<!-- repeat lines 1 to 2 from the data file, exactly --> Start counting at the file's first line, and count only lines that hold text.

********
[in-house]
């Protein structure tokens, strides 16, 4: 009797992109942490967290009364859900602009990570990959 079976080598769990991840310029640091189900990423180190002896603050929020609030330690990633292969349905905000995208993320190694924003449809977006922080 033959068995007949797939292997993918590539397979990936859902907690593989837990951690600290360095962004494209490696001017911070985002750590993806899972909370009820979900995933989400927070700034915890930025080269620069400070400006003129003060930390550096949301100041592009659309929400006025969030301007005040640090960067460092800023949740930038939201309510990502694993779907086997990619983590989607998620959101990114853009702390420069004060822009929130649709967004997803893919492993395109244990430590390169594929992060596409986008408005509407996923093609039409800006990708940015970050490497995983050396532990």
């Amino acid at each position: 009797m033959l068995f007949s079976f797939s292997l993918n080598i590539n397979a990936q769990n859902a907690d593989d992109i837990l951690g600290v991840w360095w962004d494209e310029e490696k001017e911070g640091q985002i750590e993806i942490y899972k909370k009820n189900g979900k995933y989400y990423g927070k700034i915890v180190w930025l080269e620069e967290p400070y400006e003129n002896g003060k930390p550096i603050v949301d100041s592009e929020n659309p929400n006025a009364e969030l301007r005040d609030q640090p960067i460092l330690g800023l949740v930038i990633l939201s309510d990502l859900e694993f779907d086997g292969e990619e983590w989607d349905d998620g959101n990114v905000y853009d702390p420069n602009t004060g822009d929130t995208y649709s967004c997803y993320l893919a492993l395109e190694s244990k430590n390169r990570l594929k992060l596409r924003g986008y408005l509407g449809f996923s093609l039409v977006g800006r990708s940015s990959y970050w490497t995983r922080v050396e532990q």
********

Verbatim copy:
[in-house]
């Protein structure tokens, strides 16, 4: 009797992109942490967290009364859900602009990570990959 079976080598769990991840310029640091189900990423180190002896603050929020609030330690990633292969349905905000995208993320190694924003449809977006922080 033959068995007949797939292997993918590539397979990936859902907690593989837990951690600290360095962004494209490696001017911070985002750590993806899972909370009820979900995933989400927070700034915890930025080269620069400070400006003129003060930390550096949301100041592009659309929400006025969030301007005040640090960067460092800023949740930038939201309510990502694993779907086997990619983590989607998620959101990114853009702390420069004060822009929130649709967004997803893919492993395109244990430590390169594929992060596409986008408005509407996923093609039409800006990708940015970050490497995983050396532990």